Harness Your Power
Project + Connect launches global journal initiative
Text and Photos by Sean Black
“Writing in a journal is an intimate and reflective experience. We are looking for people to share their stories who might not otherwise have a platform to be heard,” shares Community Programs Director Adam Odsess-Rubin about the recently launched (March 2018) Project + Connect: The Journal Initiative.
Hoping to stir therapeutic experiences, the large-scale initiative seeks to collect and ultimately share the stories of people living with HIV and AIDS, anonymously if the writer so chooses, on the Project + Connect website (see link below) in writing and/or audio recordings.
The Journal Initiative, the largest effort so far to collect the handwritten accounts of people living with HIV and AIDS (PLWHA) from around the world, is spearheaded by the New York-based organization, which reduces stigma through innovative storytelling projects, along with supporting those living with HIV and AIDS by partnering with service organizations and connecting individuals with resources. With permission from the journal writers, Project + Connect shares the stories through multimedia performances and public access to the journal archives to educate the public about living with HIV and AIDS.
Continuing, Odsess-Rubin adds, “Regardless of race, class, gender identity, or sexual orientation we want the public to understand the lives of people living with HIV and AIDS so we can move closer to living in a society free of stigma and prejudice.”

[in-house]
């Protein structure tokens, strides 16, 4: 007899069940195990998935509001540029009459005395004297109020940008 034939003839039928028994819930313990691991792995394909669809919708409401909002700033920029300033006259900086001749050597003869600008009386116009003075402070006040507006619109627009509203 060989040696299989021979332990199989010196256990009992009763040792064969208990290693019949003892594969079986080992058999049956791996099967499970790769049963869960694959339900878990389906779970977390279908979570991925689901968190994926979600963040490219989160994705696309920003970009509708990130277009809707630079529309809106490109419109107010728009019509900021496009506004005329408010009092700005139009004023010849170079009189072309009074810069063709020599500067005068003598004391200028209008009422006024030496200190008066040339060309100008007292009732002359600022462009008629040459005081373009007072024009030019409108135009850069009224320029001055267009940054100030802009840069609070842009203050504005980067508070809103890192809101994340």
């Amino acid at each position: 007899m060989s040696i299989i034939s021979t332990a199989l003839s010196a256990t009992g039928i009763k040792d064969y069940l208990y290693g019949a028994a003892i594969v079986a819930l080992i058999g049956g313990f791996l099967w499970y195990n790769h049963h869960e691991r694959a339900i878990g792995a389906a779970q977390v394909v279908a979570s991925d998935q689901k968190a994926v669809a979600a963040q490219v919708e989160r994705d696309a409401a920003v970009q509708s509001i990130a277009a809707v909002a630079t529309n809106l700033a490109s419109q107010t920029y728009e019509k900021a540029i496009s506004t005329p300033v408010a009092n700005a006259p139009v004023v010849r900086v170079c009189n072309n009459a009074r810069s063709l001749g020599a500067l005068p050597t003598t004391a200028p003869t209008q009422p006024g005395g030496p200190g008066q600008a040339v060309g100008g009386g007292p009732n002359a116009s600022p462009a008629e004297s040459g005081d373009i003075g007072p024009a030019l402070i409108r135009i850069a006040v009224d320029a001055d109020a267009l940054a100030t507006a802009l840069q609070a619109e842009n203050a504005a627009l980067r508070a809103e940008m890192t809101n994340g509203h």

Anyone living with HIV or AIDS is welcome to participate and receive a free thirty-day journal kit in a discreet envelope by mail, which includes a pen, journal, and prepaid return envelope. The content is up to the writer or artist, but DeLoma hopes the experience is therapeutic for those living with HIV and AIDS to know their story will be preserved and appreciated.
Project Director Daniel DeLoma says, “The Journal Initiative is open to anyone and everyone living with HIV or AIDS. There is no need to be a writer or an artist. So far, we’ve received journals that have been used to create daily diaries, collections of poetry, sketchbooks, short novels, graphic novels, pieces of art, and record medical reports.” He added, “The journal doesn’t have to be about HIV or AIDS, it only has to be written by someone living with HIV or AIDS. We have received journals that have only mentioned HIV two or three times and some that have not mentioned HIV or AIDS at all.”
According to the CDC, over a million Americans are living with a HIV diagnosis and nearly 20,000 have been diagnosed with AIDS. In 2016, the last year with such available data, 39,782 individuals received an HIV diagnosis. Project + Connect makes a special effort to partner with the LGBT, newly diagnosed, underrecognized, and homeless communities. The LGBT community is disproportionately affected with sixty-seven percent of new infections coming from male-to-male contact. According to the National Alliance to End Homelessness, fifty percent of PLWHA are at risk of becoming homeless and a disproportionate percentage of the homeless population are HIV-positive.
If you are interested in participating in the Journal Initiative or want more information about Project + Connect: The Journal Initiative visit https://www.projectandconnect.org/the-journal-initiative or call or text 917-983-6744.
Sean Black is a Senior Editor at A&U.